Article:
Will Russian submarines patrol Israel's coasts?
Photo: Reuters
Russia making a comeback
For first time since Iron Curtain's fall, Russia to set up naval base on Syrian soil

Another phase in Russian President Vladimir Putin's imperialistic aspirations is being realized. It was just a matter of time before the Russian navy returned to the Mediterranean and resumed permanent command over the Syrian ports of Tartus and Latakia, which it abandoned with the fall of the Soviet Union.


A Russian flag on Syrian soil has significant strategic implications. Firstly, it challenges the US and the dominance of the Sixth Fleet stationed in the Mediterranean. Secondly, with its actual presence in Syria, Russia is announcing that it is actively participating in any process and conflict in the Middle East, that it has a stance of its own, and that it must be reckoned with.


From Israel's point of view, we can expect a change in the rules of the game in the Mediterranean in general, and more specifically along the Syrian-Lebanon coasts: We haven't seen Soviet spy ships in the Mediterranean for quite some time. A permanent port in Syria would significantly facilitate its operations in our arena.


Under such circumstances, the Israeli navy's freedom of action would inevitably change – and we may assume that Israel would have a problem striking at land-based facilities during wartime. The large-scale Syrian-Russian arms deal also includes systems for protecting coasts and ports and land-to-sea missiles of the most advanced type. Now we understand why.


Russia may play role of 'responsible adult'

Generally speaking, any possible Israeli military operation against Syria in the future would have to take the Russian presence into account. This presence would not necessarily be neutral. It is very reasonable to assume that Russia would take sides, at least diplomatically, in such a conflict.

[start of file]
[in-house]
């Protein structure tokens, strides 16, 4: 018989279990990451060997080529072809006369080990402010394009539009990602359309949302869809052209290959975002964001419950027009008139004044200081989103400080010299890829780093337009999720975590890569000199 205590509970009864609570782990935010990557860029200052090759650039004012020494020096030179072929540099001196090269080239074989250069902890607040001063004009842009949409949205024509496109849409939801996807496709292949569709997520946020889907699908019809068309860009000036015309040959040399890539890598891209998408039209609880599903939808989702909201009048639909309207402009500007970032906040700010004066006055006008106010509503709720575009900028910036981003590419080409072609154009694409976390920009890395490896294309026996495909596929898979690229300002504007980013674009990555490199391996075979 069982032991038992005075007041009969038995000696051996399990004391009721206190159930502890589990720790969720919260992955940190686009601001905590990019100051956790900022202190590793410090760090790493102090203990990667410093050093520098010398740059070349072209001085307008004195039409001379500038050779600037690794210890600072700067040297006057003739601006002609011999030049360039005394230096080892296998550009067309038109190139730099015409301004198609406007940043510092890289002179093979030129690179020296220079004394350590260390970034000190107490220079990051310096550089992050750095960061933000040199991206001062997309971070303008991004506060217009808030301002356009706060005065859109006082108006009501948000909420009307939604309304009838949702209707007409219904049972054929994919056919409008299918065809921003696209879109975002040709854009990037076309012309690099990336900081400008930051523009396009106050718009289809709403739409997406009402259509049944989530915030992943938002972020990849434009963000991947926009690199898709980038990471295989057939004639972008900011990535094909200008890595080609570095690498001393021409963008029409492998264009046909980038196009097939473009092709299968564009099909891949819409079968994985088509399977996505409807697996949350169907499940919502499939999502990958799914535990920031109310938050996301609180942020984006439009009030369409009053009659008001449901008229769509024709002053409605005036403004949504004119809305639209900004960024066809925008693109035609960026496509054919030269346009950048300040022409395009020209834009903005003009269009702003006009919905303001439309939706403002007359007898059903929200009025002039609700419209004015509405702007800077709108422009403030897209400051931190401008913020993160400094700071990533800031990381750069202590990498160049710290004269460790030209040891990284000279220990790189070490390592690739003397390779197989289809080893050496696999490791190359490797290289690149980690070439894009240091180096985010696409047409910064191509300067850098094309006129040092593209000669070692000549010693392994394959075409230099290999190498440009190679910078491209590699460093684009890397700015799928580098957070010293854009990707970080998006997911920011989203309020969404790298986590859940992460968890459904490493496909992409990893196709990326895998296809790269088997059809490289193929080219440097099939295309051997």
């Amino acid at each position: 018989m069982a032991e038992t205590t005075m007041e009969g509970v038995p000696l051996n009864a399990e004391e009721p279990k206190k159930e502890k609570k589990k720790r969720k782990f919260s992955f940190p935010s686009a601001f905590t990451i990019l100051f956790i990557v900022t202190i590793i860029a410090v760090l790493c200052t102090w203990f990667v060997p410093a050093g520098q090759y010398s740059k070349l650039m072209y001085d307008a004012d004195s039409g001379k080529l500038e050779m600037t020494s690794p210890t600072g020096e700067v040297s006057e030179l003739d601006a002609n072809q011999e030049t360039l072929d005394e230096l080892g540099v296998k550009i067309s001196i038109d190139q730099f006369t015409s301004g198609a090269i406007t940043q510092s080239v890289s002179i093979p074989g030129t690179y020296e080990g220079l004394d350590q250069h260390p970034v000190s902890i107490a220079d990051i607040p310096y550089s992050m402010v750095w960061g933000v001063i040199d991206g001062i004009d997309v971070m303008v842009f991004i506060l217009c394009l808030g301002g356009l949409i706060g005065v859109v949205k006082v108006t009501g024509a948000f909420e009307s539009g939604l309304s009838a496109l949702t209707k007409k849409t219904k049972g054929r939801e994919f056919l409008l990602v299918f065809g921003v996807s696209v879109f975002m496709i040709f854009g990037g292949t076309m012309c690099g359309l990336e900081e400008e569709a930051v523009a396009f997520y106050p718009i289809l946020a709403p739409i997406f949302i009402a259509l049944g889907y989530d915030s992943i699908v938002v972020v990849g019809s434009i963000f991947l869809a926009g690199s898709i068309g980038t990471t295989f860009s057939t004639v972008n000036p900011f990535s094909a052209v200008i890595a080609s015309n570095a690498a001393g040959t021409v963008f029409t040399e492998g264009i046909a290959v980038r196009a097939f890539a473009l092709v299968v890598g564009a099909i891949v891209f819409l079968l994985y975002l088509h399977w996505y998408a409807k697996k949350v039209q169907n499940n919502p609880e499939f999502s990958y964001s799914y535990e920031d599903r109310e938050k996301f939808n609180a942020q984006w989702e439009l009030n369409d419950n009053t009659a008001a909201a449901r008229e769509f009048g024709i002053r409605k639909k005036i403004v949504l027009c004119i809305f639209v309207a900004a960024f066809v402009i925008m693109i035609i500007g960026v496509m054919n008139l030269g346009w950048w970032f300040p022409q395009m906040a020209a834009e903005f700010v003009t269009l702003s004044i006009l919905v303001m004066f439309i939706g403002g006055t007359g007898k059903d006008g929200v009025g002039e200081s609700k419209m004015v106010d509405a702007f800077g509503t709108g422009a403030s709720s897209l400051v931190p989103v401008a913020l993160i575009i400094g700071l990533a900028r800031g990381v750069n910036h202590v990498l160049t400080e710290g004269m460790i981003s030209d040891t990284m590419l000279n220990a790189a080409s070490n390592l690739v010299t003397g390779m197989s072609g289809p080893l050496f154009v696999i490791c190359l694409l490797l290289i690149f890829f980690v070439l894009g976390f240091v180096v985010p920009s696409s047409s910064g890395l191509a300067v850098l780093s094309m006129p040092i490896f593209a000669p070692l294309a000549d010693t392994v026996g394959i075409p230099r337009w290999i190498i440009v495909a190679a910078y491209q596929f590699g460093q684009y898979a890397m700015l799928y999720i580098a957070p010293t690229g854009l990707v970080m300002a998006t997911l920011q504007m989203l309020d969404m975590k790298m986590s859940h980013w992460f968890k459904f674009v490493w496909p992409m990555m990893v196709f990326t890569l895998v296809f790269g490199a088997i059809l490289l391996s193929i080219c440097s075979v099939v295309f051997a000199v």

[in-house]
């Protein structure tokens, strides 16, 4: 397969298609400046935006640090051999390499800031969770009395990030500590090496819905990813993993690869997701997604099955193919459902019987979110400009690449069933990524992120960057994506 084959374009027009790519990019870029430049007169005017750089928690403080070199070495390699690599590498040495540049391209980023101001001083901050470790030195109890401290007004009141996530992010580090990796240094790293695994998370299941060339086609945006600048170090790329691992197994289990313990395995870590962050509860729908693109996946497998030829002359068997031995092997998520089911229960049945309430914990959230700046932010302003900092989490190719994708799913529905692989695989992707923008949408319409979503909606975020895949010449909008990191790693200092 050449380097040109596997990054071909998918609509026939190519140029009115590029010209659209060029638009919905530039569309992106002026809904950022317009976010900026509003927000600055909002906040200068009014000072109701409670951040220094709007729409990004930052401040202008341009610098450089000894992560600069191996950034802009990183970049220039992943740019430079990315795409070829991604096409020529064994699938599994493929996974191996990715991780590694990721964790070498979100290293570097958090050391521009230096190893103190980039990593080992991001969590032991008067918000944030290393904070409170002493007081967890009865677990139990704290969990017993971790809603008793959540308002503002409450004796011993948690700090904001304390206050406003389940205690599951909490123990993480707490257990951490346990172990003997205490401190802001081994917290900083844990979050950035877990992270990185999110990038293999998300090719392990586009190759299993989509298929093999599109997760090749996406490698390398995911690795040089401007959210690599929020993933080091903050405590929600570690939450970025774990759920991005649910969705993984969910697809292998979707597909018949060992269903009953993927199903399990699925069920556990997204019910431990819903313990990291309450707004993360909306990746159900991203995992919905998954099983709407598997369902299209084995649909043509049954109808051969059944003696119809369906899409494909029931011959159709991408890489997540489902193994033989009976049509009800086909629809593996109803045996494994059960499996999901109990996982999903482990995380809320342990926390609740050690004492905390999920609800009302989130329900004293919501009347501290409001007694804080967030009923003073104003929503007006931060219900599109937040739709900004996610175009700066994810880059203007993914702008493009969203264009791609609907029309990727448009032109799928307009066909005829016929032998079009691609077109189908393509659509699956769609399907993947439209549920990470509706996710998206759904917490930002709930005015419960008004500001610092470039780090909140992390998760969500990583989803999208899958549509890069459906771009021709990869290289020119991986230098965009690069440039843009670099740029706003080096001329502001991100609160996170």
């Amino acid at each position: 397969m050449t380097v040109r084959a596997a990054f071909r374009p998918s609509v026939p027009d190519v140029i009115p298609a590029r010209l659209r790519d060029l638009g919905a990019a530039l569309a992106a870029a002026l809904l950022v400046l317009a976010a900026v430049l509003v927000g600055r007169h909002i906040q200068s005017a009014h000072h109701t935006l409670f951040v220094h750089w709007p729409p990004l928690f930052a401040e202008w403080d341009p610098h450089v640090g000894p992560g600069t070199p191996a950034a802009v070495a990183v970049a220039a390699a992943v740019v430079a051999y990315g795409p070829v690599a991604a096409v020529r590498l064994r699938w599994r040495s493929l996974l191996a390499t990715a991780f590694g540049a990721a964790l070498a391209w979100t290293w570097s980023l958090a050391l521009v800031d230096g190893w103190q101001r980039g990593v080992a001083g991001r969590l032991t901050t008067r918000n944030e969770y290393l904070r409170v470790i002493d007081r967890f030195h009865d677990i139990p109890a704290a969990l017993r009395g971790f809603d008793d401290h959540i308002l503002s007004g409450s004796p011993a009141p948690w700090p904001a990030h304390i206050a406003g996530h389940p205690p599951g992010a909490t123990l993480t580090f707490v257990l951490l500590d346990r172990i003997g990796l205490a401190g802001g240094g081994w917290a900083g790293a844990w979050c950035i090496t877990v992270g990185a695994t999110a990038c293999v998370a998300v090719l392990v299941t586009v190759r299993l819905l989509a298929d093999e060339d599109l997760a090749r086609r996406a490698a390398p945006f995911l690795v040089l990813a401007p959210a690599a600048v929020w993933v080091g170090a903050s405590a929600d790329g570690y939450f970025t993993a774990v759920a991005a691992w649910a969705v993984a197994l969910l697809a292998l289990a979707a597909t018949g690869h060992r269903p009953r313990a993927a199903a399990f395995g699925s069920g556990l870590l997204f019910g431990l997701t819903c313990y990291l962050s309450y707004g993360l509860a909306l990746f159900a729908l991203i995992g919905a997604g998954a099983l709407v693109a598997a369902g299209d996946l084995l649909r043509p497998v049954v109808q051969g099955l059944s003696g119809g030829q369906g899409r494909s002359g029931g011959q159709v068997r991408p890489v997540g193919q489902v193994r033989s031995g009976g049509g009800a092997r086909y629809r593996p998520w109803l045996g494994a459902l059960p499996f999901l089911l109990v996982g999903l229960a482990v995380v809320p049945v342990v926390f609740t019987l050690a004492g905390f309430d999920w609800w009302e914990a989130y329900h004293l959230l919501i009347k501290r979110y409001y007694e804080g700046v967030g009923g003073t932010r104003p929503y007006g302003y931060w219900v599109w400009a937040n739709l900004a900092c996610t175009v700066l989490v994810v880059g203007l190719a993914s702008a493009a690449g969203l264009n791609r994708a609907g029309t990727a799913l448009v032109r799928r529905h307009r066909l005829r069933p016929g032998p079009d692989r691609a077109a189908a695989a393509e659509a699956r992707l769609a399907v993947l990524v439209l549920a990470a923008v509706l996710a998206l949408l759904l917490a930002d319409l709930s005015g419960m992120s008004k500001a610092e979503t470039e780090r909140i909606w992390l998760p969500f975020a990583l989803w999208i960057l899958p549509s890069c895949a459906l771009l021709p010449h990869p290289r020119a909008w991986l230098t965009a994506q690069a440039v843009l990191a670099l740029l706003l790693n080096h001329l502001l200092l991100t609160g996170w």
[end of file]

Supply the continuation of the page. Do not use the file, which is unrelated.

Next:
But perhaps the situation is not so bleak. As a "responsible adult" residing in Syria, Russia can actually serve to restrain a violent conflict from erupting between Syria and Israel.


Even now we can see that the Russians refrained from selling the Syrians some problematic arms from our point of view, such as the missiles that followed the Scud missile generation or the Russian equivalent of the Patriot anti-aircraft missiles.


Although the Russians have agreed to upgrade Syria's MIG-29 aircraft, they have still not concluded the sale of new MIG-31A aircraft. There are still quite a few items the Syrians have asked for that the Russians are still weighing.


Moreover, Russia may have a very central role is restraining the Iranian bear hug embracing Syria. In an age where there is talk of American withdrawal from Iraq, such a restraining Russian influence is doubly important in impeding the fundamentalist wave that is threatening to immerse the region.


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